That reputation was to be reinforced time and again by the screaming popes, butchered carcasses and distorted portraits that Mr. Bacon turned out over the next four and a half decades. Critics noted his links with, among other things, the Surrealist art of Picasso and with German Expressionism. Detractors -- and there were always many of them, especially in the United States, where he seemed so out of step with the Abstract Expressionists of his generation -- dismissed his art as sensationalistic and slick. Museums around the world bought his work, but private collectors were often loath to decorate their homes with it. The former British Prime Minister Margaret Thatcher once called him "that man who paints those dreadful pictures."


But Mr. Bacon maintained that he was simply a realist and did not aim to shock. "You can't be more horrific than life itself," he was fond of saying.


If Paintings Had Voices, Francis Bacon’s Would Shriek by Roberta Smith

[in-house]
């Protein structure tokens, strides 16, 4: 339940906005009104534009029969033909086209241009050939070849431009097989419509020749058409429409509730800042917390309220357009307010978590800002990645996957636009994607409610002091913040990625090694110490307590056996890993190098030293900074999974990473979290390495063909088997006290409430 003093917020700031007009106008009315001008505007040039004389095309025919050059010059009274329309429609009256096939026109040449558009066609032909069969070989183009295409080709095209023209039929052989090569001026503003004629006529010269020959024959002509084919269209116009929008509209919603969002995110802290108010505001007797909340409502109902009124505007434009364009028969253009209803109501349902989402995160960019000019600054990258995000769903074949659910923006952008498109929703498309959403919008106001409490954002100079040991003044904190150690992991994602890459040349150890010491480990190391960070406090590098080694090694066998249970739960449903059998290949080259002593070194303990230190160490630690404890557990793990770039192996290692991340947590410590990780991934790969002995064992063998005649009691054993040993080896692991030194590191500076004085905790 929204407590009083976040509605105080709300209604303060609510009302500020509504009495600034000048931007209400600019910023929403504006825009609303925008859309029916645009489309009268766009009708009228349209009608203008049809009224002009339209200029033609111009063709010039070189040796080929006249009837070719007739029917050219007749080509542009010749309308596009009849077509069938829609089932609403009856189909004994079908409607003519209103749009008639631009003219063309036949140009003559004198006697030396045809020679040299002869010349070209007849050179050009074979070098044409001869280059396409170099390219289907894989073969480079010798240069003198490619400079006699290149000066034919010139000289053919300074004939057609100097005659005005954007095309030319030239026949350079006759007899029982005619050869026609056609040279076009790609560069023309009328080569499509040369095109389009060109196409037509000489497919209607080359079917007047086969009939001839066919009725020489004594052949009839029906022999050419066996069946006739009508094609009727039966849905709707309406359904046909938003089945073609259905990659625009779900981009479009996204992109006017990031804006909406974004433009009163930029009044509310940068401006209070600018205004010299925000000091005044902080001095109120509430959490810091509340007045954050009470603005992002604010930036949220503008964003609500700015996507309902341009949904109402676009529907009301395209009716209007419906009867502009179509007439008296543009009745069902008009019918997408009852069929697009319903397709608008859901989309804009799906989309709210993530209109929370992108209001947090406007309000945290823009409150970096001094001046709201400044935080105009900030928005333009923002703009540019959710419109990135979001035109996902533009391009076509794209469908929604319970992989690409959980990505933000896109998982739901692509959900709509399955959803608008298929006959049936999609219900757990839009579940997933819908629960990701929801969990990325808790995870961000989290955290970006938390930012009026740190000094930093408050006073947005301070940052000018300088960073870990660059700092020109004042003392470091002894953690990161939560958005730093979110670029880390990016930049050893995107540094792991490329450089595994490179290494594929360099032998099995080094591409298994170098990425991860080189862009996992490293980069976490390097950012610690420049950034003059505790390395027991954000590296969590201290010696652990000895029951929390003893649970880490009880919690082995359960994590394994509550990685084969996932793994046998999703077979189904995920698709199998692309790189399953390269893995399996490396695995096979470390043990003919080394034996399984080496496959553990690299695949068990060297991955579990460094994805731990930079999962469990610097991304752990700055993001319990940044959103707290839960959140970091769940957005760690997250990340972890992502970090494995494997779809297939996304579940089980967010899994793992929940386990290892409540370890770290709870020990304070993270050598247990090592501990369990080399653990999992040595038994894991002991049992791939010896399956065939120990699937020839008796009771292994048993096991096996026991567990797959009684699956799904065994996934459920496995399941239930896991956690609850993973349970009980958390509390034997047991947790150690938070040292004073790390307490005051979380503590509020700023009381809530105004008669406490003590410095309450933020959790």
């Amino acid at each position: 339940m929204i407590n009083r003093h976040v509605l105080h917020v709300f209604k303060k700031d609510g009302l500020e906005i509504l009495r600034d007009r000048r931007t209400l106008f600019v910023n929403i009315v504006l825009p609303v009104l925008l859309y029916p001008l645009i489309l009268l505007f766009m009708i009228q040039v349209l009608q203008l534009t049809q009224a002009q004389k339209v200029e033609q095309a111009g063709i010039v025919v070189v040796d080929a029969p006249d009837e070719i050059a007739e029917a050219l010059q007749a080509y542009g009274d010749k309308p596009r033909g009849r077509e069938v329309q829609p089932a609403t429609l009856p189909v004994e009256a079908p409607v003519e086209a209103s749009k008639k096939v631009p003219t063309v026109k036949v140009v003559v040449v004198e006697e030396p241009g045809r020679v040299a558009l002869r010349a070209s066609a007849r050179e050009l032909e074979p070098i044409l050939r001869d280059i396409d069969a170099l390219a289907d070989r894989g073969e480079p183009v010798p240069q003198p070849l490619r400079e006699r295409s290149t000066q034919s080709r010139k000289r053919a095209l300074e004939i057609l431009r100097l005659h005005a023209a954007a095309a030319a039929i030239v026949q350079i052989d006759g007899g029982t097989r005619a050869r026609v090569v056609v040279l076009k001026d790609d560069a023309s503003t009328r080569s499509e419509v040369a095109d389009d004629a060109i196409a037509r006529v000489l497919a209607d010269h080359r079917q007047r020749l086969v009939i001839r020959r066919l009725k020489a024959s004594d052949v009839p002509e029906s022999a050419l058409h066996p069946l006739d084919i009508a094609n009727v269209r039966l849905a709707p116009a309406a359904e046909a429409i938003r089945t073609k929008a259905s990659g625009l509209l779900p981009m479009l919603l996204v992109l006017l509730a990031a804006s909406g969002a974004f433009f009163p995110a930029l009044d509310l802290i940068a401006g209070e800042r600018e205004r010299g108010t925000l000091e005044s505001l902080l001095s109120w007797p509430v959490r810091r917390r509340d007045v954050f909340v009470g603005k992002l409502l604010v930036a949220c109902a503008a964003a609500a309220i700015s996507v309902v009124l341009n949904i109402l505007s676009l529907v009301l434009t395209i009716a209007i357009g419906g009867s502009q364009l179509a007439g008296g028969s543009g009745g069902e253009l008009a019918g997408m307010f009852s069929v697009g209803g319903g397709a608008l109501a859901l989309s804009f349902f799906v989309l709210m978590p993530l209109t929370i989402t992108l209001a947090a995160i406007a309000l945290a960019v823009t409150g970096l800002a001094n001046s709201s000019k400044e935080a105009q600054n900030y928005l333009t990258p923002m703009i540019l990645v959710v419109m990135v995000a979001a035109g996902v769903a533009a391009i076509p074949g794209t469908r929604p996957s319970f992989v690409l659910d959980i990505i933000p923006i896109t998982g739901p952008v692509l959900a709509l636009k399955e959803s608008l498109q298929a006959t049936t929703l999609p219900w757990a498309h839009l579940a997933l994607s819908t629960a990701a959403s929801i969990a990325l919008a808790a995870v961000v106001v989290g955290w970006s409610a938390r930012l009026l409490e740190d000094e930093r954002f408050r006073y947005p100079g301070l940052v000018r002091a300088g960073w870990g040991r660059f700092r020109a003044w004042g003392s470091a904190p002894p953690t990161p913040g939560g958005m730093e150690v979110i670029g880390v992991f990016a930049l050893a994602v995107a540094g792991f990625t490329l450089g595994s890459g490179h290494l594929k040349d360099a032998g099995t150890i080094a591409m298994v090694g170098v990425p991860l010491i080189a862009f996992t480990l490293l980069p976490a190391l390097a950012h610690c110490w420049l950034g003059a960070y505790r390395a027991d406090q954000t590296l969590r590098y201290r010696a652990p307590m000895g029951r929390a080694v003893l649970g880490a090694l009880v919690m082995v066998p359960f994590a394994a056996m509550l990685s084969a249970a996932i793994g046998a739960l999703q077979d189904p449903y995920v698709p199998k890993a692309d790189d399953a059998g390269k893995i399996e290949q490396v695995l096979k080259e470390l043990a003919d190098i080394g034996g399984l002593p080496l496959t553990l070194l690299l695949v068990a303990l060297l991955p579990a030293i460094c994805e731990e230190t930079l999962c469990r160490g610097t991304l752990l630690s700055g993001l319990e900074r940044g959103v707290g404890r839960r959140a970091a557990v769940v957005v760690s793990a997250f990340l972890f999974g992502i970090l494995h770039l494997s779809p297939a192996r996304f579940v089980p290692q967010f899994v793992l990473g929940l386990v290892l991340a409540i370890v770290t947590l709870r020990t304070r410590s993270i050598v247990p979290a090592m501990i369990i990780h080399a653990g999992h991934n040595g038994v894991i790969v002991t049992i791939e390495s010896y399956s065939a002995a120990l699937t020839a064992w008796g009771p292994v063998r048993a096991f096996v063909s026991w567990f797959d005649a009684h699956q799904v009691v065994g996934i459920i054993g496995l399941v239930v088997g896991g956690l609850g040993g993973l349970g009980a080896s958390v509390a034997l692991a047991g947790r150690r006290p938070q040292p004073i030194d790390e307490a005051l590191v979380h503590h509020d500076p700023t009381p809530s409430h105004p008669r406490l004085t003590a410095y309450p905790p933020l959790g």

Francis Bacon is an artist for our time. You may love or hate his work, which is still vigorously polarizing after all these years. But more than that of any other artist who emerged at the end of World War II, his work tells us about the strengths and weaknesses of the moment.


His contorted figures and portraits, his screaming popes and apes, his flanks of beef and crime-scene gore, and his wrestling lovers bring to mind any number of video-melodramatists, most quickly Bill Viola, reflecting a taste for hokey humanism, spectacle and sensationalism that often seems pervasive today. His emphasis on loaded narrative over form, which can make his art seem formulaic and repetitive, is now nearly epidemic.


Bacon’s depiction of the love that until a few decades ago dared not say its name, much less demand the right to marry. Bacon convincingly painted men having sex and sometimes making love. Whether this makes him a great painter, it certainly secures him a place in the history of both painting and art. He emphatically turned the male gaze toward males.